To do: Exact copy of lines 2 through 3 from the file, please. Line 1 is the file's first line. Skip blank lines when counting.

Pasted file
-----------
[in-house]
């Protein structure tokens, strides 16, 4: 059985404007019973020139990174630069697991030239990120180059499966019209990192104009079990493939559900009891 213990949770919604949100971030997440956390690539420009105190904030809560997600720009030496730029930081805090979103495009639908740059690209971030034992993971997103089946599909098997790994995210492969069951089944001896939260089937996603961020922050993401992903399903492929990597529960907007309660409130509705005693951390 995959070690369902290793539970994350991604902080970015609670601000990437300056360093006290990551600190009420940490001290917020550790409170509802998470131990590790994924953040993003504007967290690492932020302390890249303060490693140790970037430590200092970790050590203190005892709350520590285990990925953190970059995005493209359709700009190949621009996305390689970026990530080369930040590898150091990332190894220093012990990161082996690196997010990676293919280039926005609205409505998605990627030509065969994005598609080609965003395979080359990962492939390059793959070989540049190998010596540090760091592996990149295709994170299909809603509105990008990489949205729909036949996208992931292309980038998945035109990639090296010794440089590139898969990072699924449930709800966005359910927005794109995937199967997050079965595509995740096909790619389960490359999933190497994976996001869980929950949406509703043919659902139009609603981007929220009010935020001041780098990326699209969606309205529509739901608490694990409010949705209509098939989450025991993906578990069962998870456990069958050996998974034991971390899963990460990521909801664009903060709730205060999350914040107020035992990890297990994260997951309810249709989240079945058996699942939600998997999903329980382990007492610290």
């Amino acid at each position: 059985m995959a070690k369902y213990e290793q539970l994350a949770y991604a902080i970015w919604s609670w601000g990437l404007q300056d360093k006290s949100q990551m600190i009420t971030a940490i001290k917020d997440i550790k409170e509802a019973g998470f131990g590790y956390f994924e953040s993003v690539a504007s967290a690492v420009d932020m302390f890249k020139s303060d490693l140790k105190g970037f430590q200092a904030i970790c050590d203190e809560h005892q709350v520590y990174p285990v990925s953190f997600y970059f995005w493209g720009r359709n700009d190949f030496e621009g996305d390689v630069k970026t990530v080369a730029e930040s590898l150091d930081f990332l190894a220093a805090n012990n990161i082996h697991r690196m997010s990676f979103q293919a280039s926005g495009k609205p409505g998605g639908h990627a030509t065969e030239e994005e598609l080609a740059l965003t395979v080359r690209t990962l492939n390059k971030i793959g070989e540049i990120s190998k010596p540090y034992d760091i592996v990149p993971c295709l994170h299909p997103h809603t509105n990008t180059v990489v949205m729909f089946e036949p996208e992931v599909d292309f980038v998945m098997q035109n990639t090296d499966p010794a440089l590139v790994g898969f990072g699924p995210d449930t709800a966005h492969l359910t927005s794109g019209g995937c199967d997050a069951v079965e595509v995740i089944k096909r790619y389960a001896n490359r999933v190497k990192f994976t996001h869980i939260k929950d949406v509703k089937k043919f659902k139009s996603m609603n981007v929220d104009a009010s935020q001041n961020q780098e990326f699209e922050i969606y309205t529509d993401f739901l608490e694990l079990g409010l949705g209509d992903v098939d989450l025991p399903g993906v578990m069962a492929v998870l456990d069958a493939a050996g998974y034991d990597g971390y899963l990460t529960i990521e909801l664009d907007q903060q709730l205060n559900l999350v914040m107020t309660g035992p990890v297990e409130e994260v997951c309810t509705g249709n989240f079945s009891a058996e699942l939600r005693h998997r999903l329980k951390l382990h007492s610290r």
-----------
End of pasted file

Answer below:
């Protein structure tokens, strides 16, 4: 059985404007019973020139990174630069697991030239990120180059499966019209990192104009079990493939559900009891 213990949770919604949100971030997440956390690539420009105190904030809560997600720009030496730029930081805090979103495009639908740059690209971030034992993971997103089946599909098997790994995210492969069951089944001896939260089937996603961020922050993401992903399903492929990597529960907007309660409130509705005693951390 995959070690369902290793539970994350991604902080970015609670601000990437300056360093006290990551600190009420940490001290917020550790409170509802998470131990590790994924953040993003504007967290690492932020302390890249303060490693140790970037430590200092970790050590203190005892709350520590285990990925953190970059995005493209359709700009190949621009996305390689970026990530080369930040590898150091990332190894220093012990990161082996690196997010990676293919280039926005609205409505998605990627030509065969994005598609080609965003395979080359990962492939390059793959070989540049190998010596540090760091592996990149295709994170299909809603509105990008990489949205729909036949996208992931292309980038998945035109990639090296010794440089590139898969990072699924449930709800966005359910927005794109995937199967997050079965595509995740096909790619389960490359999933190497994976996001869980929950949406509703043919659902139009609603981007929220009010935020001041780098990326699209969606309205529509739901608490694990409010949705209509098939989450025991993906578990069962998870456990069958050996998974034991971390899963990460990521909801664009903060709730205060999350914040107020035992990890297990994260997951309810249709989240079945058996699942939600998997999903329980382990007492610290």
């Amino acid at each position: 059985m995959a070690k369902y213990e290793q539970l994350a949770y991604a902080i970015w919604s609670w601000g990437l404007q300056d360093k006290s949100q990551m600190i009420t971030a940490i001290k917020d997440i550790k409170e509802a019973g998470f131990g590790y956390f994924e953040s993003v690539a504007s967290a690492v420009d932020m302390f890249k020139s303060d490693l140790k105190g970037f430590q200092a904030i970790c050590d203190e809560h005892q709350v520590y990174p285990v990925s953190f997600y970059f995005w493209g720009r359709n700009d190949f030496e621009g996305d390689v630069k970026t990530v080369a730029e930040s590898l150091d930081f990332l190894a220093a805090n012990n990161i082996h697991r690196m997010s990676f979103q293919a280039s926005g495009k609205p409505g998605g639908h990627a030509t065969e030239e994005e598609l080609a740059l965003t395979v080359r690209t990962l492939n390059k971030i793959g070989e540049i990120s190998k010596p540090y034992d760091i592996v990149p993971c295709l994170h299909p997103h809603t509105n990008t180059v990489v949205m729909f089946e036949p996208e992931v599909d292309f980038v998945m098997q035109n990639t090296d499966p010794a440089l590139v790994g898969f990072g699924p995210d449930t709800a966005h492969l359910t927005s794109g019209g995937c199967d997050a069951v079965e595509v995740i089944k096909r790619y389960a001896n490359r999933v190497k990192f994976t996001h869980i939260k929950d949406v509703k089937k043919f659902k139009s996603m609603n981007v929220d104009a009010s935020q001041n961020q780098e990326f699209e922050i969606y309205t529509d993401f739901l608490e694990l079990g409010l949705g209509d992903v098939d989450l025991p399903g993906v578990m069962a492929v998870l456990d069958a493939a050996g998974y034991d990597g971390y899963l990460t529960i990521e909801l664009d907007q903060q709730l205060n559900l999350v914040m107020t309660g035992p990890v297990e409130e994260v997951c309810t509705g249709n989240f079945s009891a058996e699942l939600r005693h998997r999903l329980k951390l382990h007492s610290r």